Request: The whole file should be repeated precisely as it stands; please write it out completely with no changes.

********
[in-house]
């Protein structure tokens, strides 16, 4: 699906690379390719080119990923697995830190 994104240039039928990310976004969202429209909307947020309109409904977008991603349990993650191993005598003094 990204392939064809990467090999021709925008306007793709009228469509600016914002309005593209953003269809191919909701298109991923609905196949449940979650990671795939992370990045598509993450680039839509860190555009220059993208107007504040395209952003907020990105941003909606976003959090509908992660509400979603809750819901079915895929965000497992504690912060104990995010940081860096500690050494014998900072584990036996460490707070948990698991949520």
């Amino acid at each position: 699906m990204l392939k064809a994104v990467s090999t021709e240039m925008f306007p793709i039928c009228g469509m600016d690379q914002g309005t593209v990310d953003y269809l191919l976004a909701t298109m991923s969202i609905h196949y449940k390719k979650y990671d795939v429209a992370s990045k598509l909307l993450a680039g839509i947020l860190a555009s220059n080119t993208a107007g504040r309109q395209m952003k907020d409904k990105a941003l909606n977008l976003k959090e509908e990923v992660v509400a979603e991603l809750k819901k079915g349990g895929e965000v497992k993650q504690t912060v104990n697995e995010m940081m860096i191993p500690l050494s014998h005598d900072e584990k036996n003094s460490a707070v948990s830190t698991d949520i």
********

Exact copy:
[in-house]
């Protein structure tokens, strides 16, 4: 699906690379390719080119990923697995830190 994104240039039928990310976004969202429209909307947020309109409904977008991603349990993650191993005598003094 990204392939064809990467090999021709925008306007793709009228469509600016914002309005593209953003269809191919909701298109991923609905196949449940979650990671795939992370990045598509993450680039839509860190555009220059993208107007504040395209952003907020990105941003909606976003959090509908992660509400979603809750819901079915895929965000497992504690912060104990995010940081860096500690050494014998900072584990036996460490707070948990698991949520």
């Amino acid at each position: 699906m990204l392939k064809a994104v990467s090999t021709e240039m925008f306007p793709i039928c009228g469509m600016d690379q914002g309005t593209v990310d953003y269809l191919l976004a909701t298109m991923s969202i609905h196949y449940k390719k979650y990671d795939v429209a992370s990045k598509l909307l993450a680039g839509i947020l860190a555009s220059n080119t993208a107007g504040r309109q395209m952003k907020d409904k990105a941003l909606n977008l976003k959090e509908e990923v992660v509400a979603e991603l809750k819901k079915g349990g895929e965000v497992k993650q504690t912060v104990n697995e995010m940081m860096i191993p500690l050494s014998h005598d900072e584990k036996n003094s460490a707070v948990s830190t698991d949520i």